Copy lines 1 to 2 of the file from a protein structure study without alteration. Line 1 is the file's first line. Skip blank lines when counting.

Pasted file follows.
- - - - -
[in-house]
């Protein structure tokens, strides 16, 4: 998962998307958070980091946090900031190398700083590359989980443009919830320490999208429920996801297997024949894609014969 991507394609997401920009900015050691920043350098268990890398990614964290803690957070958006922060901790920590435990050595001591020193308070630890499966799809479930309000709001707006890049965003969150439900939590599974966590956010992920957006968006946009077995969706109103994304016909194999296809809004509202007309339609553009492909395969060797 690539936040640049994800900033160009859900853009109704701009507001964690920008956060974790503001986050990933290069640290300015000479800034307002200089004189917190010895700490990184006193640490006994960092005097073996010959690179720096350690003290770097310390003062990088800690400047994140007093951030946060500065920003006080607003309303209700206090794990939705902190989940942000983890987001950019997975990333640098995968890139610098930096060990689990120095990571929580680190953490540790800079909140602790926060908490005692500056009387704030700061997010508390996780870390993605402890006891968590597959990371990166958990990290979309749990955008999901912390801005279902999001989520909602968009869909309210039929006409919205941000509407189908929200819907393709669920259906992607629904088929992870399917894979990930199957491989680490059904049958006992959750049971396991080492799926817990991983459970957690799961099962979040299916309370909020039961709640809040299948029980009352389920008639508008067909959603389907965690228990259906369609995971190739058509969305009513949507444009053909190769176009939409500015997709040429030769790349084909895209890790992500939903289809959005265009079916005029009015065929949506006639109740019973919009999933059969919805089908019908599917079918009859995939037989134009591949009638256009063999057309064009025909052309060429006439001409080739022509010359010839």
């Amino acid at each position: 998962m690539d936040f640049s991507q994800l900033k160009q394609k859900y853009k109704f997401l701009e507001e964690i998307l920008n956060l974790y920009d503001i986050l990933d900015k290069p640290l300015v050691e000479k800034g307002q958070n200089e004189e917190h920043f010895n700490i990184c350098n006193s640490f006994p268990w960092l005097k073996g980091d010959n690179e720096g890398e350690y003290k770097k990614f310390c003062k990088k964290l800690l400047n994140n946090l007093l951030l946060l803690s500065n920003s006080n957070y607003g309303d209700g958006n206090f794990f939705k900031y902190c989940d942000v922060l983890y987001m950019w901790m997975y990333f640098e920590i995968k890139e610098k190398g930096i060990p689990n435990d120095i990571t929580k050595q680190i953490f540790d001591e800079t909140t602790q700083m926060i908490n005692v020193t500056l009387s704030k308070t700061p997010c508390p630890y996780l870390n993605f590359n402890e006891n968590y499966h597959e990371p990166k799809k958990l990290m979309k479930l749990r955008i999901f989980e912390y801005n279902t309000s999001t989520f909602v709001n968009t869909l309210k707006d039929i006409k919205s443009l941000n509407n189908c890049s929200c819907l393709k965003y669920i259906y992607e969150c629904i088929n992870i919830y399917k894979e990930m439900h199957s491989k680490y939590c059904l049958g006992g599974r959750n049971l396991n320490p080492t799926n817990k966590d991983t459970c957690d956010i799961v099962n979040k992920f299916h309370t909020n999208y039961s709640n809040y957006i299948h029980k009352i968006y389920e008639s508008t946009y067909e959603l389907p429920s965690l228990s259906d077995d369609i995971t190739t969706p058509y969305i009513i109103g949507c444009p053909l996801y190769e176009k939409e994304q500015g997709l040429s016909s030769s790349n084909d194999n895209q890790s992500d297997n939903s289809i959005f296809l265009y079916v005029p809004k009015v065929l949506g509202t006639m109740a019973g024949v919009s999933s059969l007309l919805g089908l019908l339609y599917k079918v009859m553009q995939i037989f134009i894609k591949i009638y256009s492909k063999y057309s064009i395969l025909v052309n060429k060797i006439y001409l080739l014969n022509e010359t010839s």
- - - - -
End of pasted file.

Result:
[in-house]
């Protein structure tokens, strides 16, 4: 998962998307958070980091946090900031190398700083590359989980443009919830320490999208429920996801297997024949894609014969 991507394609997401920009900015050691920043350098268990890398990614964290803690957070958006922060901790920590435990050595001591020193308070630890499966799809479930309000709001707006890049965003969150439900939590599974966590956010992920957006968006946009077995969706109103994304016909194999296809809004509202007309339609553009492909395969060797 690539936040640049994800900033160009859900853009109704701009507001964690920008956060974790503001986050990933290069640290300015000479800034307002200089004189917190010895700490990184006193640490006994960092005097073996010959690179720096350690003290770097310390003062990088800690400047994140007093951030946060500065920003006080607003309303209700206090794990939705902190989940942000983890987001950019997975990333640098995968890139610098930096060990689990120095990571929580680190953490540790800079909140602790926060908490005692500056009387704030700061997010508390996780870390993605402890006891968590597959990371990166958990990290979309749990955008999901912390801005279902999001989520909602968009869909309210039929006409919205941000509407189908929200819907393709669920259906992607629904088929992870399917894979990930199957491989680490059904049958006992959750049971396991080492799926817990991983459970957690799961099962979040299916309370909020039961709640809040299948029980009352389920008639508008067909959603389907965690228990259906369609995971190739058509969305009513949507444009053909190769176009939409500015997709040429030769790349084909895209890790992500939903289809959005265009079916005029009015065929949506006639109740019973919009999933059969919805089908019908599917079918009859995939037989134009591949009638256009063999057309064009025909052309060429006439001409080739022509010359010839």